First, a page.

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Equipment Discussions >> Refractors

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coopman
Post Laureate
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Reged: 04/23/06

Loc: South Louisiana
Re: Our refractors: for visual, or imaging? new [Re: rflinn68]
      #5526947 - 11/18/12 10:05 PM

Visual only.

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GOLGO13
Carpal Tunnel


Reged: 11/05/05

Loc: St. Louis area
Re: Our refractors: for visual, or imaging? new [Re: Sky Muse]
      #5527059 - 11/18/12 11:19 PM

visual only for a few reasons...1) money 2) lazy 3) mooch off others who create photos...saves me time and money

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Ziggy943
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Reged: 08/11/06

Loc: Utah
Re: Our refractors: for visual, or imaging? new [Re: GOLGO13]
      #5527184 - 11/19/12 12:51 AM

99% visual

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Tom S.
member


Reged: 02/16/07

Loc: Benicia, Calif.
Re: Our refractors: for visual, or imaging? new [Re: Sky Muse]
      #5536623 - 11/24/12 03:55 AM

I can totally relate to the feeling that visual observing has a certain je ne sais quoi that looking at astrophotos lacks. But let's just leave it at that.

I don't buy the idea that looking through a telescope eyepiece is more "real" than looking at photo. The light entering your pupil is highly processed and enhanced by telescope optics. If you really want some kind of direct experience of the stars, look at them with your naked eye.

Also, astrophotography for most amateurs is about much more than simply the finished product. They enjoy the process of creating the photos. I have done a little bit of AP and understand this thrill.

But frankly, I don't really understand why I'm thrilled to use telescopes, cameras, and software all made by other people to make a picture of something that's already been photographed gazillions of times, and not only that, but basically doesn't even change from one photo to the next.


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Messyone
sage


Reged: 05/02/12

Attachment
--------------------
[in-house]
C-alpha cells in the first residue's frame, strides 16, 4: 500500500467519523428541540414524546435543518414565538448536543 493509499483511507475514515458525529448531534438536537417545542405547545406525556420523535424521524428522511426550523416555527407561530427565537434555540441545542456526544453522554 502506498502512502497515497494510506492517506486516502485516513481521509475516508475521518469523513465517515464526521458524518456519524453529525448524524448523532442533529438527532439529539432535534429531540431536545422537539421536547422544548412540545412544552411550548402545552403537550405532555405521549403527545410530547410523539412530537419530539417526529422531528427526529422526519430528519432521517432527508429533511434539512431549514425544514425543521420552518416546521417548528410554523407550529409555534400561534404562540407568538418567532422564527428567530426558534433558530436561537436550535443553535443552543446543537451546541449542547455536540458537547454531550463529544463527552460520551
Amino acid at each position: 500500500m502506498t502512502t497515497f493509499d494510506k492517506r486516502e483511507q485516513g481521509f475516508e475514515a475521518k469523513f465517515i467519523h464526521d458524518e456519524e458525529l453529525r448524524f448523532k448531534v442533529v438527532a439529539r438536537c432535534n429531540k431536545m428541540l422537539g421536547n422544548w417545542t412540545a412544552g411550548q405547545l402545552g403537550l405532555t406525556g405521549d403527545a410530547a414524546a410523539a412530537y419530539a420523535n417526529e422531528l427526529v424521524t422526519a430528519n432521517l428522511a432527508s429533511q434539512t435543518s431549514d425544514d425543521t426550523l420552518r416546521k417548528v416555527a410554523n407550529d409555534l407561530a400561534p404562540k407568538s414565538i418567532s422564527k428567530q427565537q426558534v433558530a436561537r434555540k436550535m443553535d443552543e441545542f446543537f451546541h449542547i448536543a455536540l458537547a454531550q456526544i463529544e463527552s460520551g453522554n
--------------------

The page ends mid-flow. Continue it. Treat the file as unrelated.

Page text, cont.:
Loc: Down Under
Re: Our refractors: for visual, or imaging? new [Re: Tom S.]
      #5536652 - 11/24/12 05:13 AM

Mine is for visual as I'm not at all interested in doing the hard yards for the final image....too much like work, not a hobby. Maybe, just maybe one day astro photography will suck me in. Til then I'll look at other peoples hard yards and marvel at the wonders my eyes can't see.
Matt


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Pete-LH
sage
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Reged: 03/25/09

Loc: Wilmington, DE
Re: Our refractors: for visual, or imaging? new [Re: Messyone]
      #5536897 - 11/24/12 09:35 AM

Visual and seldom GOTO ... I prefer the hunt and real time observation ... Like watching a shadow transit on Jupiter.

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rocketsteve
sage
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Reged: 04/17/11

Loc: Southeast Louisiana
Re: Our refractors: for visual, or imaging? new [Re: Pete-LH]
      #5536917 - 11/24/12 09:43 AM

I know there are a lot of folks who love astrophotography and are very good at it, but I've never really been bitten by that bug. Afocal shots of the moon and planets is about as deep as it gets for me, while the remaining 95% of the time is spent with my eye in the EP.

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CounterWeight
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Reged: 10/05/08

Loc: Palo alto, CA.
Re: Our refractors: for visual, or imaging? new [Re: Sky Muse]
      #5536942 - 11/24/12 10:02 AM

I enjoy my large refractor for visual and imaging.

Enjoy the 128 FS for visual.

I use my smaller refractors almost entirely for guiding or imaging.

________
Hope I'm not going off topic here, some general thoughts and experience regarding the original post...

Images are recordings of events in space-time, no different than same with sound. They provide useful talking points and measurement techniques for what can be quantified by them, and in terms of folks in geographically and culturally diverse areas can discuss the 'same thing' and bring ideas and concepts to bear is scientifically useful. Qualitative/quantitative comparison, here I'm just referring to information in general.